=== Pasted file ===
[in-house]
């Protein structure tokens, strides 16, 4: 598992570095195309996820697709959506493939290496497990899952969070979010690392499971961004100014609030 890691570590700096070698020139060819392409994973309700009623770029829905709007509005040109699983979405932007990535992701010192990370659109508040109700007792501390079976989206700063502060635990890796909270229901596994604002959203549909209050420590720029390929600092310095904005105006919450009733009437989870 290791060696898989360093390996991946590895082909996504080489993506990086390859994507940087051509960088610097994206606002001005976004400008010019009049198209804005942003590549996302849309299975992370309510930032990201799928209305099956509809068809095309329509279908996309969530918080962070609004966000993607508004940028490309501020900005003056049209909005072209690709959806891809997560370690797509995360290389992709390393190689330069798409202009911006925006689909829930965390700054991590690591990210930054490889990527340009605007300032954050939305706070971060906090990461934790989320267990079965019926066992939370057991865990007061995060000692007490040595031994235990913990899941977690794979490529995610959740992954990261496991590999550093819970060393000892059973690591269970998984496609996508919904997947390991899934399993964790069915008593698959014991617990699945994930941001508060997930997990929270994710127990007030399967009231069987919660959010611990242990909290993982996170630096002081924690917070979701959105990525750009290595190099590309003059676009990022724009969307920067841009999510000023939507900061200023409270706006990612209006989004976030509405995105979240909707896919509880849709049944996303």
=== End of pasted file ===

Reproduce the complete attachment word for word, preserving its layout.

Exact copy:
[in-house]
């Protein structure tokens, strides 16, 4: 598992570095195309996820697709959506493939290496497990899952969070979010690392499971961004100014609030 890691570590700096070698020139060819392409994973309700009623770029829905709007509005040109699983979405932007990535992701010192990370659109508040109700007792501390079976989206700063502060635990890796909270229901596994604002959203549909209050420590720029390929600092310095904005105006919450009733009437989870 290791060696898989360093390996991946590895082909996504080489993506990086390859994507940087051509960088610097994206606002001005976004400008010019009049198209804005942003590549996302849309299975992370309510930032990201799928209305099956509809068809095309329509279908996309969530918080962070609004966000993607508004940028490309501020900005003056049209909005072209690709959806891809997560370690797509995360290389992709390393190689330069798409202009911006925006689909829930965390700054991590690591990210930054490889990527340009605007300032954050939305706070971060906090990461934790989320267990079965019926066992939370057991865990007061995060000692007490040595031994235990913990899941977690794979490529995610959740992954990261496991590999550093819970060393000892059973690591269970998984496609996508919904997947390991899934399993964790069915008593698959014991617990699945994930941001508060997930997990929270994710127990007030399967009231069987919660959010611990242990909290993982996170630096002081924690917070979701959105990525750009290595190099590309003059676009990022724009969307920067841009999510000023939507900061200023409270706006990612209006989004976030509405995105979240909707896919509880849709049944996303």